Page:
Evaluation of the B.C. Family Maintenance Enforcement Program's Pilot Outreach Project
This report presents the findings of an evaluation of the British Columbia Family Maintenance Enforcement Program’s Pilot Outreach Project. There are three main components of the Pilot Outreach Project: Client Meetings, Payment Conferences and Ministry of Human Resources (MHR) Information Sessions.
- Client Meetings are an educational/informational outreach to clients referred by Family Justice Counsellors that are held on-site at seven Family Justice Centres. They provide information on the FMEP and maintenance enforcement to both payors and recipients.
- Payment Conferences are an enforcement mechanism that is used to establish a Voluntary Payment Arrangement with payors owing substantial arrears in order to avoid a Default Hearing.
- MHR Information Sessions are regular information meetings held in collaboration with B.C. staff to provide information about the FMEP and maintenance enforcement to recipients of social assistance. Due to a change in program design this component was not addressed in the evaluation
Six main methodologies were used to measure the findings:
- a telephone survey of Family Justice Counsellors;
- a survey of clients who attended Client Meetings;
- a comprehensive case/file outcome review for payors who attended Payment Conferences;
- a telephone survey of payors who attended the conferences;
- a document and statistical review of records; and,
- key respondent interviews.
A seventh methodology: a Survey of Ministry of Human Resources Information Survey, was not used as their were no information sessions held during the study period.
The purpose of the evaluation was to address the following questions:
- Are client and Family Justice Counsellor information needs being met through the Client or MHR Recipient Information Meetings?
- Are the services provided by the Pilot Outreach Project helpful, client-oriented, personal and accessible?
- Do Client Meetings lead to an increased awareness of the FMEP among Family Justice Counsellors and the integration of family justice services?
- Do Payment Conferences result in access to new payor information, help establish the payor’s ability to pay or lead to Voluntary Payment Arrangements?
- Do Payment Conferences result in the avoidance of a Default Hearing?
- What barriers affect the payor’s ability to pay?
- Is the Pilot Outreach Project perceived as a skills development opportunity for staff?
The study found that the Client Meetings were effective in meeting the information needs of recipients and payors attending Client Meetings. Payors and recipients required specific information about the role of the FMEP, status of arrears, enforcement mechanisms and ways of meeting payments.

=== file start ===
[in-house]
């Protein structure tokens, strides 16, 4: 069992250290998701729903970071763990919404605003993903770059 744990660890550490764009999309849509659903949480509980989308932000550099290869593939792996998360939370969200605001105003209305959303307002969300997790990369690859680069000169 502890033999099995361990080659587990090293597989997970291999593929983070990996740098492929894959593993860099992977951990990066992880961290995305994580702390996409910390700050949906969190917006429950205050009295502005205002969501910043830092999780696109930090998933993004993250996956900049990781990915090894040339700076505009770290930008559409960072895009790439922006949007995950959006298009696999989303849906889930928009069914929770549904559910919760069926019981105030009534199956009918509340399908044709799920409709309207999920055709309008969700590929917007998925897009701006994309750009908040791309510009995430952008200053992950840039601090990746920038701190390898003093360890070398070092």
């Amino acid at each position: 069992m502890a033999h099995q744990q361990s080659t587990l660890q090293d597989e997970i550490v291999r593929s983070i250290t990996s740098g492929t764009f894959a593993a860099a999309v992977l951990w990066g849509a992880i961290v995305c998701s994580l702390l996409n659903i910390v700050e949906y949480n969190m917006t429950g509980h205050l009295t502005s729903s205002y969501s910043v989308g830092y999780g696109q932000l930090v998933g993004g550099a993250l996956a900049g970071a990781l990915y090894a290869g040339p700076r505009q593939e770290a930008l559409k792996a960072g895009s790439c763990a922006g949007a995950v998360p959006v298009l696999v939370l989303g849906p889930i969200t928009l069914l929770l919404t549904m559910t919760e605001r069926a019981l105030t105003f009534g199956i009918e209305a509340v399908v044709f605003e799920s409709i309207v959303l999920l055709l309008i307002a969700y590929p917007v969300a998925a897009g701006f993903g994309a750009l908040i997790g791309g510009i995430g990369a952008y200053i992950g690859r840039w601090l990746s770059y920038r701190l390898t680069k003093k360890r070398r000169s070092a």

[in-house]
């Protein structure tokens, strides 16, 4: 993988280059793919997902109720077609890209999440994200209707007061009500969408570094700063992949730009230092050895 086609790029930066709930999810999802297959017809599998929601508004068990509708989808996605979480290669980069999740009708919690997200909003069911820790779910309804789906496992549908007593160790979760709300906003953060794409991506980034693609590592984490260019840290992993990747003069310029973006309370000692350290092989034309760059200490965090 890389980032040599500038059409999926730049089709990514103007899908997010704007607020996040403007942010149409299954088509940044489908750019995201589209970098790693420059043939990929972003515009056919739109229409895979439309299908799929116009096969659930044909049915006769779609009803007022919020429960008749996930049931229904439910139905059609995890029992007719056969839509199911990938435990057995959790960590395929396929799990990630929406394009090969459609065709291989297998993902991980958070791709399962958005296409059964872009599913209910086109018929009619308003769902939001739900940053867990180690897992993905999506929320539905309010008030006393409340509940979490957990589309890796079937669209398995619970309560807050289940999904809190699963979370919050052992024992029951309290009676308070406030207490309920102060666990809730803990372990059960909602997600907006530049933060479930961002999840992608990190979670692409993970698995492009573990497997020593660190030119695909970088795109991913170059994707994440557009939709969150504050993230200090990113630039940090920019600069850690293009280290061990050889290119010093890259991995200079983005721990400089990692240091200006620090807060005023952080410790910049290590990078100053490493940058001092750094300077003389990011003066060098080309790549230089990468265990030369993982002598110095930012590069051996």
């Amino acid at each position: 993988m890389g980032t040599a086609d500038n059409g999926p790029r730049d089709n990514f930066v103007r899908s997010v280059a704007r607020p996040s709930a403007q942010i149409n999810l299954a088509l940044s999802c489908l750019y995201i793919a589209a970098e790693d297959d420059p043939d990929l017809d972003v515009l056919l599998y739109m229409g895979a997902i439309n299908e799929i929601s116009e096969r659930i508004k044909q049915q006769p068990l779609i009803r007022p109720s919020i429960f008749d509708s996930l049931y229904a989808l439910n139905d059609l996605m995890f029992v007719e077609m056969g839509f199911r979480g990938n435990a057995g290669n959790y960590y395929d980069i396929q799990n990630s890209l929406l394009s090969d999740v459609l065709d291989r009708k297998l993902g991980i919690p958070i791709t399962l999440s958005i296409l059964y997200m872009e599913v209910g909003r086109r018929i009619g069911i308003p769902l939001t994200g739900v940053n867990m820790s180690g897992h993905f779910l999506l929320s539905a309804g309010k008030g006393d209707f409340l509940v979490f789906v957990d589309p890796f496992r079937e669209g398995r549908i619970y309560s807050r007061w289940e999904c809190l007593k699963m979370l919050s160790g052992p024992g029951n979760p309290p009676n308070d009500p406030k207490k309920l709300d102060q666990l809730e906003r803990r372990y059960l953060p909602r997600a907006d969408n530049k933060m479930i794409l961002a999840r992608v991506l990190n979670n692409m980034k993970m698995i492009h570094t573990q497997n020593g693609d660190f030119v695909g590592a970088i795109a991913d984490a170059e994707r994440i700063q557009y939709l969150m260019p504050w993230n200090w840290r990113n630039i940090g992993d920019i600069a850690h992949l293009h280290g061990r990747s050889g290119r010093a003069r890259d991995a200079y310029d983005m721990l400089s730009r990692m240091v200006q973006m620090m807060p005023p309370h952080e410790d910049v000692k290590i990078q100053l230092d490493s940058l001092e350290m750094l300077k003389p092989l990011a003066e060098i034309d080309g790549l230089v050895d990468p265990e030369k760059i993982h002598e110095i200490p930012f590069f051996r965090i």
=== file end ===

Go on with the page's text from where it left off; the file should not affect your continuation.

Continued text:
Clients emphasized the value of two aspects of the Client Meetings: the compassionate, humane and professional tone of the interaction and the concrete, practical information provided. There was an 86 percent level of agreement between the type of information requested and provided.
Clients at the Client Meetings and payors attending the Payment Conferences rated the courtesy, professionalism and concern shown by the staff highly; the location (quite limited for the Payment Conferences) and the timing of the meetings (during working hours) were rated less positively.
Family Justice Counsellors defined specific case related needs of payors and recipients requiring contact with the FMEP. These included information on the amount of arrears, enforcement mechanisms, how to make payments in changed financial circumstances and how to change payment arrangements. FJCs identified one of the most important client problems as being an inability to resolve payment problems through telephone contact with FMEP enforcement staff.
Family Justice Counsellors valued access to the Pilot Outreach Project and felt it increased their own understanding of the FMEP and maintenance enforcement. Access to the FMEP through the Pilot Outreach Project allowed them to provide a more comprehensive and reliable set of services to clients. The regular presence of the FMEP at many of the Family Justice Centres created a more positive image of the FMEP and has led to it being seen as an important family justice partner.